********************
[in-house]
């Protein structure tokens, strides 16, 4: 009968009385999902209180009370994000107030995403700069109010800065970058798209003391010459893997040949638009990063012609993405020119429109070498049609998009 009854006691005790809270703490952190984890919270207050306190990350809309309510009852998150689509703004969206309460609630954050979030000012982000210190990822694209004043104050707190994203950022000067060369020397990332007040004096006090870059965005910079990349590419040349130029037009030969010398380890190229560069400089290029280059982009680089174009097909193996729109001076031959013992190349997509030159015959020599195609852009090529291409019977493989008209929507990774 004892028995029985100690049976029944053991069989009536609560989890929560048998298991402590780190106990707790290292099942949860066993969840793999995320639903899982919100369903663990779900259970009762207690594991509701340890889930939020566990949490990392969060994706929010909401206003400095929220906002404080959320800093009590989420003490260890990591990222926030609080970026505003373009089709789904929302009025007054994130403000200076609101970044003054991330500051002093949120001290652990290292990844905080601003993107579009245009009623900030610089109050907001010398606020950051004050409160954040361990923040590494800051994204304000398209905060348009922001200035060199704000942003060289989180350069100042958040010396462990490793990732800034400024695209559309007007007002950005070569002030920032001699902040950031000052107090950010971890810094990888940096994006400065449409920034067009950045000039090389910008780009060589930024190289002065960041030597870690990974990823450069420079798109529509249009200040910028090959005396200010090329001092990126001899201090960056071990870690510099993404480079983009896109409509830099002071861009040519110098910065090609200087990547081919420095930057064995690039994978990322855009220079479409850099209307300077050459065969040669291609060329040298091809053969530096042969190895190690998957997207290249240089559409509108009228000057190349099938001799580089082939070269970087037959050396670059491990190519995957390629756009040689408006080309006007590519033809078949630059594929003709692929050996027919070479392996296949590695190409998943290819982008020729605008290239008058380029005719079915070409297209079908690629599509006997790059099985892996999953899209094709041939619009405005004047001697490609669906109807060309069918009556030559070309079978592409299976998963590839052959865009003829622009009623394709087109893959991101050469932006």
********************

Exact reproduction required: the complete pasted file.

[in-house]
């Protein structure tokens, strides 16, 4: 009968009385999902209180009370994000107030995403700069109010800065970058798209003391010459893997040949638009990063012609993405020119429109070498049609998009 009854006691005790809270703490952190984890919270207050306190990350809309309510009852998150689509703004969206309460609630954050979030000012982000210190990822694209004043104050707190994203950022000067060369020397990332007040004096006090870059965005910079990349590419040349130029037009030969010398380890190229560069400089290029280059982009680089174009097909193996729109001076031959013992190349997509030159015959020599195609852009090529291409019977493989008209929507990774 004892028995029985100690049976029944053991069989009536609560989890929560048998298991402590780190106990707790290292099942949860066993969840793999995320639903899982919100369903663990779900259970009762207690594991509701340890889930939020566990949490990392969060994706929010909401206003400095929220906002404080959320800093009590989420003490260890990591990222926030609080970026505003373009089709789904929302009025007054994130403000200076609101970044003054991330500051002093949120001290652990290292990844905080601003993107579009245009009623900030610089109050907001010398606020950051004050409160954040361990923040590494800051994204304000398209905060348009922001200035060199704000942003060289989180350069100042958040010396462990490793990732800034400024695209559309007007007002950005070569002030920032001699902040950031000052107090950010971890810094990888940096994006400065449409920034067009950045000039090389910008780009060589930024190289002065960041030597870690990974990823450069420079798109529509249009200040910028090959005396200010090329001092990126001899201090960056071990870690510099993404480079983009896109409509830099002071861009040519110098910065090609200087990547081919420095930057064995690039994978990322855009220079479409850099209307300077050459065969040669291609060329040298091809053969530096042969190895190690998957997207290249240089559409509108009228000057190349099938001799580089082939070269970087037959050396670059491990190519995957390629756009040689408006080309006007590519033809078949630059594929003709692929050996027919070479392996296949590695190409998943290819982008020729605008290239008058380029005719079915070409297209079908690629599509006997790059099985892996999953899209094709041939619009405005004047001697490609669906109807060309069918009556030559070309079978592409299976998963590839052959865009003829622009009623394709087109893959991101050469932006």